Winner of the 2010 Orange Award for New Writers.
Two days after I turned fourteen the son of our neighbour set his stepmother alight. Or so Lindiwe Bishop believes, though eighteen months later the charges against Ian McKenzie are dropped and he returns home, full of charm and swagger. Intrigued, Lindiwe strikes up a covert friendship with the mysterious white boy next door. As a bond grows between them, they cannot foresee how severely it will be tested in the years ahead by secrets and by a world that wants nothing more than to divide them.
Vividly evoking Zimbabwe s slide from independence into chaos, THE BOY NEXT DOOR tells an engrossing tale about what it means to witness, change, love and remain whole when all around you is falling apart.
One of the most engaging novels about inter-racial love to be published this century ... entertaining, ambitious and packed with news from elsewhere, leavened by the precious optimism of youth. Don't miss it. - Amanda Craig, Independent
What a worthy winner of the 2010 Orange Award for New Writers. This is an exuberant, tender and often humorous love story...Irene Sabatini is a born writer, and she has told a completely engrossing story which combines brilliantly realised fictional characters as well as evoking the only too real sad degradation of a once-thriving country. - Carla McKay, Daily Mail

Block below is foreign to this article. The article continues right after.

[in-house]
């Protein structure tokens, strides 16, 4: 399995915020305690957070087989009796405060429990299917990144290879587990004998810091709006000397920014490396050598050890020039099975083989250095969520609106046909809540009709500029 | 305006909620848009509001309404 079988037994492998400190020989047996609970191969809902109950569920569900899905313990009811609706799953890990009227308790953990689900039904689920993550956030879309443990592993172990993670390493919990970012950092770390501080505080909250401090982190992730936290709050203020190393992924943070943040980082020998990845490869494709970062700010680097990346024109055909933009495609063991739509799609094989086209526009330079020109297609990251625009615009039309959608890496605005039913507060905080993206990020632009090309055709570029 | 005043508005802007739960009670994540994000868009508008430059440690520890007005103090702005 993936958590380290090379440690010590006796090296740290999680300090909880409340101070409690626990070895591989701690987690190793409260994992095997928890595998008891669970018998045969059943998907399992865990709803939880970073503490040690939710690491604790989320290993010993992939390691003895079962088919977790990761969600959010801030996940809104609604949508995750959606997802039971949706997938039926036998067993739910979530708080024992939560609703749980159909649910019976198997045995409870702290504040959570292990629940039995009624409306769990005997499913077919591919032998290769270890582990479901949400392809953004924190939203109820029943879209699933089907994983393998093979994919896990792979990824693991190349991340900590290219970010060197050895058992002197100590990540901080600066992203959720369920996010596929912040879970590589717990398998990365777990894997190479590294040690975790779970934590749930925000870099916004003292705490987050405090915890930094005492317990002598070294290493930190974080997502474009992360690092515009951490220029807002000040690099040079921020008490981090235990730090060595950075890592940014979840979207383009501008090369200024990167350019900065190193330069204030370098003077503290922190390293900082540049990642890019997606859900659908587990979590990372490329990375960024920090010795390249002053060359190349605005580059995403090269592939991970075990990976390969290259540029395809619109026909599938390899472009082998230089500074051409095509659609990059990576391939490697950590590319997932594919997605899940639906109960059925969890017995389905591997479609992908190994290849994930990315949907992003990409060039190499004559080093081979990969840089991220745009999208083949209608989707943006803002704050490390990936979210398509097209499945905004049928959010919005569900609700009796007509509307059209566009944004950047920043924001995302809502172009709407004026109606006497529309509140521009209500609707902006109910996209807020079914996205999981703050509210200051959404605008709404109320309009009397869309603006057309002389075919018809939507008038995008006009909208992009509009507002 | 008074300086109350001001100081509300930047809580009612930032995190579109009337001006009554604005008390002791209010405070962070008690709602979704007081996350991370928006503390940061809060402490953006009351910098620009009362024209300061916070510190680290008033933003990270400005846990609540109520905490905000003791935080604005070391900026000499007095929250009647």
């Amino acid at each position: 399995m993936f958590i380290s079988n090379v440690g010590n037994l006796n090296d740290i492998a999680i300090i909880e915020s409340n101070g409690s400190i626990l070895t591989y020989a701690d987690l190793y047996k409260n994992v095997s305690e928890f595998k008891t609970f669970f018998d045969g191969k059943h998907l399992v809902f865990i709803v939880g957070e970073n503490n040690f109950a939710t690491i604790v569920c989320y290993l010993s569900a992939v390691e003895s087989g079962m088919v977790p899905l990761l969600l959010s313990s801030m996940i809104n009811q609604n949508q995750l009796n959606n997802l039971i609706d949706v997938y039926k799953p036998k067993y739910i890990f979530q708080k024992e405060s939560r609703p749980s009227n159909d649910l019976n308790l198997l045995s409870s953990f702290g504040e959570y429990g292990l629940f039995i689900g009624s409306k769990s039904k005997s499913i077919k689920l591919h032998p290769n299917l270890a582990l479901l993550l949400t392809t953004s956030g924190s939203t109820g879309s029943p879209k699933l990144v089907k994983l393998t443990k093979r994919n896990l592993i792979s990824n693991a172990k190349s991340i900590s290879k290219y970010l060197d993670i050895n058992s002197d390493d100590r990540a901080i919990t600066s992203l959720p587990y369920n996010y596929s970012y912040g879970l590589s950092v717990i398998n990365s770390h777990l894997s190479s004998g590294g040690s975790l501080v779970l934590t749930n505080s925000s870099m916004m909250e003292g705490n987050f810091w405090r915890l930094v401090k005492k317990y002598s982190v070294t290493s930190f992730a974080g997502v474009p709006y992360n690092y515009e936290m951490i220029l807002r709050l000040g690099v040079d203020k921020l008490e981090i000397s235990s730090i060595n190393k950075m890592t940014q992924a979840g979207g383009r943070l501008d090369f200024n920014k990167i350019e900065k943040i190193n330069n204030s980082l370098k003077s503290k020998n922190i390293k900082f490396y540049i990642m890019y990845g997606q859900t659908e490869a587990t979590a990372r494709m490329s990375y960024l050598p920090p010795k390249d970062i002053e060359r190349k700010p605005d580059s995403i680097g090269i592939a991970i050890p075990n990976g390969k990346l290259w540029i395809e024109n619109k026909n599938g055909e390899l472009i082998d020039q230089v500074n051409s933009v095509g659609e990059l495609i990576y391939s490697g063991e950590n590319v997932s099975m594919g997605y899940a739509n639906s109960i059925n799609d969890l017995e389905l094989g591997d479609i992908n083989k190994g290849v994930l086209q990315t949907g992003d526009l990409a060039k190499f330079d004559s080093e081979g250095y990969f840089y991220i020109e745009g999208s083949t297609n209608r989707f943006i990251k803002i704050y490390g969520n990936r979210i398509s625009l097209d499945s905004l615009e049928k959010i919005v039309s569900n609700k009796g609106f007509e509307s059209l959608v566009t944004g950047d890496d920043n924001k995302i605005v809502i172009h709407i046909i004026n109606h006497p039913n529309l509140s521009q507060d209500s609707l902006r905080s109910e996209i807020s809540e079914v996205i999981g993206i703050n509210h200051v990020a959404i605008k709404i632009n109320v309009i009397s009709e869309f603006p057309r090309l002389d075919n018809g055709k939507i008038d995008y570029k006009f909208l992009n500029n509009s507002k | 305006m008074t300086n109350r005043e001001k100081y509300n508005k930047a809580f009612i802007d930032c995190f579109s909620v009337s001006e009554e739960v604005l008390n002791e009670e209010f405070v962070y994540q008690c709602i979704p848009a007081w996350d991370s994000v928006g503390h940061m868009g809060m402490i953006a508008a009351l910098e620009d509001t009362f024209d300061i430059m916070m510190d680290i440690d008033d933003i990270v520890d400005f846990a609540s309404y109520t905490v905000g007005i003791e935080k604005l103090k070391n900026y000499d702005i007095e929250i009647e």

A fine and accomplished first novel...full of understanding, insight and powerful beauty - Alexander Lucie-Smith, Tablet
A tender, powerful debut, this story makes an indelible imprint - Easy Living
Irene Sabatini's captivating first novel, THE BOY NEXT DOOR, offers readers a rare and often painfully honest glimpse into life in post-independent Zimbabwe. And yet there is much light and hope and yes, love - genuine and hard-earned - in this book as well. A true pleasure. - Peter Orner, author of The Second Coming of Mavala Shikongo
Irene Sabatini grew up in Bulawayo, Zimbabwe. She studied psychology at the University of Zimbabwe and then took a Masters at the Institute of Education in London. She has lived and worked in several countries: teaching in Colombia, conducting research work in Barbadian schools and writing Environmental Science books for Zimbabwean primary schools. She currently lives in Geneva with her husband and two sons.